3 Medical School Personal Statement Examples [2024 Update]

The Only 3 Medical School Personal Statement Examples You Need to Read

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Posted in: Applying to Medical School

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The personal statement is one of the most important parts of the med school application process because this mini-essay is a critical opportunity for you to stand out from other prospective medical students by demonstrating your passion and personality, not just your grades.

Admissions committees receive hundreds or more AMCAS medical school applications, so yours should be unique and captivating. Your medical school personal statement shows admissions officers who you are beyond your high school or pre-med GPA, extracurriculars, and MCAT score

The best personal statements are… well, personal. This is your chance to share what life experiences have compelled you toward a career in healthcare or the medical field, and how those experiences shape the picture of your ideal future.

MedSchoolCoach has crucial advice for writing your personal statement

Read these examples of personal statements for prospective med students.

Writing a great medical school personal statement is a lot easier with the right support. We’ve helped numerous med school applicants craft top-notch personal statements and can do the same for you.

But First: 7 Steps to Writing an Engaging Personal Statement

Before you read these excellent examples, you need to understand the process of writing a personal statement.  

Include these in your medical school personal statement:

  • Why you’re passionate about becoming a doctor
  • Your qualities that will make you a great physician
  • Personal stories that demonstrate those qualities
  • Specific examples of the communities you want to serve as a member of the medical field

What are the most important things to remember when writing a medical school personal statement?

  1. Begin the writing process early: Give yourself plenty of time for brainstorming and to revisit your first draft, revising it based on input from family members and undergrad professors. Consult the application timeline for your target enrollment season.
  2. Choose a central theme: An unfocused essay will leave readers confused and uninterested. Give your statement a clear thesis in the first paragraph that guides its formation.
  3. Start with a hook: Grab the reader’s attention immediately with your statement’s first sentence. Instead of opening with a conventional introduction, be creative! Begin with something unexpected.
  4. Be the you of today, not the you of the future: Forecasting your future as a physician can come across as empty promises. Don’t get caught up in your ambitions; instead, be honest about your current situation and interest in the field of medicine.
  5. Demonstrate your passion: It’s not enough to simply state your interest in becoming a doctor; you have to prove it through personal stories. Show how your perspectives have been shaped by formative experiences and how those will make you an effective physician.
  6. Show, don’t tell: Avoid cliches that admissions committees have heard hundreds of times, like “I want to help people.” Make your writing come alive with dynamic, persuasive storytelling that recounts your personal experiences.
  7. Tie everything together: Conclude by wrapping up your main points. Reiterate your passion for the medical profession, your defining personal qualities, and why you’ll make a good doctor.

You can read more about our recommended method in our step-by-step guide, but those are the major points.

Example 1 — From the Stretcher to the Spotlight: My Journey to Becoming an Emergency Medicine Physician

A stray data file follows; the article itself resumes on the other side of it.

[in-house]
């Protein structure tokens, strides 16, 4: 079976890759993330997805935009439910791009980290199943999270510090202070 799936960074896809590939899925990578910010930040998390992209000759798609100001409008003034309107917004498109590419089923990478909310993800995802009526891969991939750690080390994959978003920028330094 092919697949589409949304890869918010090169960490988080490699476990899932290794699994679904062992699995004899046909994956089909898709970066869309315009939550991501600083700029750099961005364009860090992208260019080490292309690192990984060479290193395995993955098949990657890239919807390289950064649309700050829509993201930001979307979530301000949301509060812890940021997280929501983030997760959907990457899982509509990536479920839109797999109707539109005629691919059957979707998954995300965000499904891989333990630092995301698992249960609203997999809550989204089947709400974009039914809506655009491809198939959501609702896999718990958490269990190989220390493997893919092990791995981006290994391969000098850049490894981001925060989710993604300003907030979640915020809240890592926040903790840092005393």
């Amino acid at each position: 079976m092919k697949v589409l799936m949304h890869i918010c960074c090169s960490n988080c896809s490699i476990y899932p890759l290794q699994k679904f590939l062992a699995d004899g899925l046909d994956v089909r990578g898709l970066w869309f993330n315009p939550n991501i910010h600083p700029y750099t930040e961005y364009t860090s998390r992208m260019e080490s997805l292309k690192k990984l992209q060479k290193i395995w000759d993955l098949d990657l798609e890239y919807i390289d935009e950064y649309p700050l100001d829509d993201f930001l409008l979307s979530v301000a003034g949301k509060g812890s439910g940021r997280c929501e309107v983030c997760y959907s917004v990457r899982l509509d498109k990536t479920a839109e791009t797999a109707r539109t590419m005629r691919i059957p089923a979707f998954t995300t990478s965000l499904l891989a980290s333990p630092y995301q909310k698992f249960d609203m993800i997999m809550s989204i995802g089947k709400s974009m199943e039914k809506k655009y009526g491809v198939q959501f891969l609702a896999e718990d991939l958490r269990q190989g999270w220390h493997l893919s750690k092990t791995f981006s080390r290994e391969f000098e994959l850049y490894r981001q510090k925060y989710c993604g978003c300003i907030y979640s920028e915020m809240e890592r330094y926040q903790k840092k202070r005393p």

Another siren shrieks as the emergency room doors slide open and a team of EMTs pushes a blood-soaked stretcher through the entrance. It’s the fifth ambulance to arrive tonight — and only my first clinical shadowing experience in an emergency medicine department since my premed education began.

But it wasn’t my first time in an emergency room, and I knew I was meant to be here again.

In those crucial moments on the ER floor, many of my peers learned that they stumble in high-pressure environments. A few weeks of gunshot wounds, drug overdoses, broken bones, and deep lacerations in the busiest trauma bay in the region were enough to alter their career path.

They will be better practitioners somewhere predictable, like a pediatrician in a private practice where they choose their schedules, clients, and staff.

Every healthcare provider has their specialties, and mine are on full display in those crucial moments of lifesaving care. Why am I pursuing a career in Emergency Medicine? Because I’ve seen firsthand the miracles that Emergency Medicine physicians perform.

12 years ago, I was in an emergency room… but I was the one on the stretcher.

A forest-green Saturn coupe rolled into my parent’s driveway. The driver, my best friend Kevin, had just passed his driving test and was itching to take a late-night run to the other side of town. I had ridden with Kevin and his father many times before when he held his learner’s permit. But this time, we didn’t have an adult with us, and the joyride ended differently: with a 40-mph passenger-side collision, T-boned by a drunk driver.

I distinctly recall the sensation of being lifted out of the crumpled car by a paramedic and laid onto a stretcher. A quick drive later, I was in the care of Dr. Smith, the ER resident on call that night. Without missing a beat, he assessed my condition and provided the care I needed. When my mom thanked him for saving my life, he simply responded, “It’s what he needed.”

Now I’m watching other doctors and nurses provide this life-saving care as I observe as a premed student. I see the way the staff works together like a well-oiled machine, and it reminds me of my time in high-school theater.

Everyone has a role to play, however big or small, to make the show a success. All contributions are essential to a winning performance — even the technicians working behind the scenes. That’s what true teamwork is, and I see that same dynamic in the emergency department.

Some actors freeze during performances, overcome by stage fright. Other students are too anxious to even set foot in front of an audience; they remain backstage assisting with split-second costume changes.